“It has been well said that nobody goes to church to find out what happened to the Jebusites,” opined Warren and David Wiersbe in their fine little book, The Elements of Preaching.
The Wiersbes continue with this advice, “A sermon that lingers in the past tense is not really a sermon at all; it is either a Bible story or a lecture. We live in the present tense and we need to hear what God has to say to us today.”
I recognize that opinions about the method and manner of preaching are like noses…everybody’s got one.
Wiersbe is not advocating a modern style of preaching with platitudes that ignores what the Bible says. 2 Timothy 3:16-17 “points the way for practical biblical preaching.”
“All Scripture is given by inspiration of God, and is profitable for doctrine, for reproof, for correction, for instruction in righteousness, that the man of God may be complete, thoroughly equipped for every good work.”
When we correctly apply this passage to our challenges in the 21st century, the God-breathed Scripture will..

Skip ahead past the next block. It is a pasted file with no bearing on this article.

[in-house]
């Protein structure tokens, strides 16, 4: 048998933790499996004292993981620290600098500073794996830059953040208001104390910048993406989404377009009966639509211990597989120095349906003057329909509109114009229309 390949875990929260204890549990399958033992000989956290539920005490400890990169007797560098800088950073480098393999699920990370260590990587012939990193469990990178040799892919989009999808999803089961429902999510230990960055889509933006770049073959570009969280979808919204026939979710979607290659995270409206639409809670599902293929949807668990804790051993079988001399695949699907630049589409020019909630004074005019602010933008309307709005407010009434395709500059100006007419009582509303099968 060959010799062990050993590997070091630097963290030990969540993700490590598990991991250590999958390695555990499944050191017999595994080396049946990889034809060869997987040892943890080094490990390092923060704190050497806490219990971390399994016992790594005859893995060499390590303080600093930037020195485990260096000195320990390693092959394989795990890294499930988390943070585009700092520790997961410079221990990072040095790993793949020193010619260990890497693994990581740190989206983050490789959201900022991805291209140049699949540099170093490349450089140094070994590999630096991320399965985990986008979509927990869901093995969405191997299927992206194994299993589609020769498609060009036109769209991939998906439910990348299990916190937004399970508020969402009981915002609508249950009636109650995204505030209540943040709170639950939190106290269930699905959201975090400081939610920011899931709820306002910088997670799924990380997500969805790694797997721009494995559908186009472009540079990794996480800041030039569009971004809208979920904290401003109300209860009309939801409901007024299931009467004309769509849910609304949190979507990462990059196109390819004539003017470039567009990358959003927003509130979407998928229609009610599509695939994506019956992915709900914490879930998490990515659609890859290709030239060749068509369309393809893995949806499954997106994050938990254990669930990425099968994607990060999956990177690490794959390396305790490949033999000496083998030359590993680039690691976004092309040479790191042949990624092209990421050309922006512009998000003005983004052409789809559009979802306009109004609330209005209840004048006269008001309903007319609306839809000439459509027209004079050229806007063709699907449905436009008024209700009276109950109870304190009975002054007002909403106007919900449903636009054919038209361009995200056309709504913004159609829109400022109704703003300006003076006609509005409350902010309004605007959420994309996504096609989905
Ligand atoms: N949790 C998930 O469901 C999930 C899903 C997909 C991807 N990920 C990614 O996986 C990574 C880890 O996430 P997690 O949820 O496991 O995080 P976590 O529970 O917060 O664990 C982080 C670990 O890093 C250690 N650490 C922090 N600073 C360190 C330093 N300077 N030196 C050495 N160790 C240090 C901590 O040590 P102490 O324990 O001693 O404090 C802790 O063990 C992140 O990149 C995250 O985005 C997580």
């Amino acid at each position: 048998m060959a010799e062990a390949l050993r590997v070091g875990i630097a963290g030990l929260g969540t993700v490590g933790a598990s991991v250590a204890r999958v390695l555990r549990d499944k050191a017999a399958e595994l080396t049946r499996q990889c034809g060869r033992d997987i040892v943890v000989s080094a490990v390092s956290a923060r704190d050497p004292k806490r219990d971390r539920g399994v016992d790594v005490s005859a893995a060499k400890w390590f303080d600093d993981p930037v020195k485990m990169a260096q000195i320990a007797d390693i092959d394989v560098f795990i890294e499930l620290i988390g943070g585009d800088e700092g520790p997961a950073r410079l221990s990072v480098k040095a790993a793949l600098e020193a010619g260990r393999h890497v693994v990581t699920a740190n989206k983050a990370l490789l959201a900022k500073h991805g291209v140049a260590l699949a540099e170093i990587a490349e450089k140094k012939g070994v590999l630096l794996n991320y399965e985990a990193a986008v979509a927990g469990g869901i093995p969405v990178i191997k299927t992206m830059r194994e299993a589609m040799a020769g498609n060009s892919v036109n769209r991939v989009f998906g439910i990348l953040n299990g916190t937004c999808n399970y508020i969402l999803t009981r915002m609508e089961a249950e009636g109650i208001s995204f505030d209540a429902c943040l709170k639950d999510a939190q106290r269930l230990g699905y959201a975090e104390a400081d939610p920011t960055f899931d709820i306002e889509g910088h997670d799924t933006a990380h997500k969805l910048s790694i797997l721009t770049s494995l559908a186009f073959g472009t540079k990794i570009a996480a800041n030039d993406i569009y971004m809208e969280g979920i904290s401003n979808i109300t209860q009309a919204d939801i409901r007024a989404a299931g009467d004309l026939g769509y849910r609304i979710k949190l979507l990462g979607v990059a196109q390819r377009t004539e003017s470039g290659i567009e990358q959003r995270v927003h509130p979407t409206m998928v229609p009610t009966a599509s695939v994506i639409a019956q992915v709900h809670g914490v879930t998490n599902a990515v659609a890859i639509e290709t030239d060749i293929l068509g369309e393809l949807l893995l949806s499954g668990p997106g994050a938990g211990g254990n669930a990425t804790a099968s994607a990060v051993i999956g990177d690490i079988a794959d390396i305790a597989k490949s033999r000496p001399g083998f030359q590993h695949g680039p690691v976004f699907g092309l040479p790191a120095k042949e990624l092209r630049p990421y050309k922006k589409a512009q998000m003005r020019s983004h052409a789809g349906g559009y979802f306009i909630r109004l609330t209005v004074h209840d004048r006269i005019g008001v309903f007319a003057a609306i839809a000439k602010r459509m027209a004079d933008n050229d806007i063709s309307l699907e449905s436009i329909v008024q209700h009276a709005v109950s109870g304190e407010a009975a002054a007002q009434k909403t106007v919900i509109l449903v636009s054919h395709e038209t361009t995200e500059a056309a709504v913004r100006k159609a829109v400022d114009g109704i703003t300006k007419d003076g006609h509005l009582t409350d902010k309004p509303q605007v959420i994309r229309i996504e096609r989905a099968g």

…Help you get right.
—Help you stay right.
–Equip you for every righteous work.
Both Old Testament narratives and New Testament directives find their application in our personal, social, cultural, family, and business activities. The Bible may be an old book. But it’s not an outdated book.
When we meet today for worship, it is the role and responsibility of preachers to lead the minds and direct the hearts of the worshipers toward a personal application that meets our individual and collective needs.
May all of us who preach today, preach in the present tense.
And may all who listen give an ear to “hear what the Spirit says to the churches” (Rev. 2:7).
–Ken Weliever, The Preacherman